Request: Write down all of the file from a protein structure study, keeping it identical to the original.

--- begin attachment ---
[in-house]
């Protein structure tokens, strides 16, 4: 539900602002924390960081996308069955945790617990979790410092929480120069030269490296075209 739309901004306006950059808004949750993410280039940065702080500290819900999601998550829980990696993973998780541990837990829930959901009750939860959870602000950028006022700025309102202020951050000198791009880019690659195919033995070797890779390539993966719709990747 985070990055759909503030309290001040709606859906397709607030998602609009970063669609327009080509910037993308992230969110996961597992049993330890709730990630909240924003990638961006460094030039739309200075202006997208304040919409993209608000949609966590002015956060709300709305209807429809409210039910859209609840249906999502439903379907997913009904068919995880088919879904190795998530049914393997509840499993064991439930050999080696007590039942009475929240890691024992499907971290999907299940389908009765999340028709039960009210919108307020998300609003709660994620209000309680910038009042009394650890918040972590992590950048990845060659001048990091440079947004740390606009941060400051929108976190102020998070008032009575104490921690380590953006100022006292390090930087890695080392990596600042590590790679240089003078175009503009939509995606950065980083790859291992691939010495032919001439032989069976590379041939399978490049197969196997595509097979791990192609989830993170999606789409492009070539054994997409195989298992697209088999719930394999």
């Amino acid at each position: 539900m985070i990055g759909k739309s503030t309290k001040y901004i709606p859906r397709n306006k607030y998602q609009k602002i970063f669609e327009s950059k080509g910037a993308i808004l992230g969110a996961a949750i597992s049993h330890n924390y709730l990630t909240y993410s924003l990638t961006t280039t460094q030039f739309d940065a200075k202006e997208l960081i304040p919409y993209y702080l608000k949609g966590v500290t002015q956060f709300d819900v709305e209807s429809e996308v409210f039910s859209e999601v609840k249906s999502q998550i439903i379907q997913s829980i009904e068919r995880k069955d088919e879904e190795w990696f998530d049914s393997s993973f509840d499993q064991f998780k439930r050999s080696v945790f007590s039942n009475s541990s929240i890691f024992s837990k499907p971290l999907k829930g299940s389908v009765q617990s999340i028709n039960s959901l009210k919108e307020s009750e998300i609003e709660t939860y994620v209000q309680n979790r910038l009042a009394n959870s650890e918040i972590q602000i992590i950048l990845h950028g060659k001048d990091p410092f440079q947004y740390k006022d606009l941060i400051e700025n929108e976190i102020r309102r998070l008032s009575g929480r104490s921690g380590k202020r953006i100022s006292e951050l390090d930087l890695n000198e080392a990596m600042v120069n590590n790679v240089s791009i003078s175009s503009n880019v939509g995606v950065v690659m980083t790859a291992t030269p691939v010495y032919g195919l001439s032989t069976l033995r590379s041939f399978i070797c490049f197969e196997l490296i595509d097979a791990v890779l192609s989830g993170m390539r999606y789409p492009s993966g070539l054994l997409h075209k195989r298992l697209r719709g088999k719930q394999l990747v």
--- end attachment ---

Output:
[in-house]
């Protein structure tokens, strides 16, 4: 539900602002924390960081996308069955945790617990979790410092929480120069030269490296075209 739309901004306006950059808004949750993410280039940065702080500290819900999601998550829980990696993973998780541990837990829930959901009750939860959870602000950028006022700025309102202020951050000198791009880019690659195919033995070797890779390539993966719709990747 985070990055759909503030309290001040709606859906397709607030998602609009970063669609327009080509910037993308992230969110996961597992049993330890709730990630909240924003990638961006460094030039739309200075202006997208304040919409993209608000949609966590002015956060709300709305209807429809409210039910859209609840249906999502439903379907997913009904068919995880088919879904190795998530049914393997509840499993064991439930050999080696007590039942009475929240890691024992499907971290999907299940389908009765999340028709039960009210919108307020998300609003709660994620209000309680910038009042009394650890918040972590992590950048990845060659001048990091440079947004740390606009941060400051929108976190102020998070008032009575104490921690380590953006100022006292390090930087890695080392990596600042590590790679240089003078175009503009939509995606950065980083790859291992691939010495032919001439032989069976590379041939399978490049197969196997595509097979791990192609989830993170999606789409492009070539054994997409195989298992697209088999719930394999």
């Amino acid at each position: 539900m985070i990055g759909k739309s503030t309290k001040y901004i709606p859906r397709n306006k607030y998602q609009k602002i970063f669609e327009s950059k080509g910037a993308i808004l992230g969110a996961a949750i597992s049993h330890n924390y709730l990630t909240y993410s924003l990638t961006t280039t460094q030039f739309d940065a200075k202006e997208l960081i304040p919409y993209y702080l608000k949609g966590v500290t002015q956060f709300d819900v709305e209807s429809e996308v409210f039910s859209e999601v609840k249906s999502q998550i439903i379907q997913s829980i009904e068919r995880k069955d088919e879904e190795w990696f998530d049914s393997s993973f509840d499993q064991f998780k439930r050999s080696v945790f007590s039942n009475s541990s929240i890691f024992s837990k499907p971290l999907k829930g299940s389908v009765q617990s999340i028709n039960s959901l009210k919108e307020s009750e998300i609003e709660t939860y994620v209000q309680n979790r910038l009042a009394n959870s650890e918040i972590q602000i992590i950048l990845h950028g060659k001048d990091p410092f440079q947004y740390k006022d606009l941060i400051e700025n929108e976190i102020r309102r998070l008032s009575g929480r104490s921690g380590k202020r953006i100022s006292e951050l390090d930087l890695n000198e080392a990596m600042v120069n590590n790679v240089s791009i003078s175009s503009n880019v939509g995606v950065v690659m980083t790859a291992t030269p691939v010495y032919g195919l001439s032989t069976l033995r590379s041939f399978i070797c490049f197969e196997l490296i595509d097979a791990v890779l192609s989830g993170m390539r999606y789409p492009s993966g070539l054994l997409h075209k195989r298992l697209r719709g088999k719930q394999l990747v």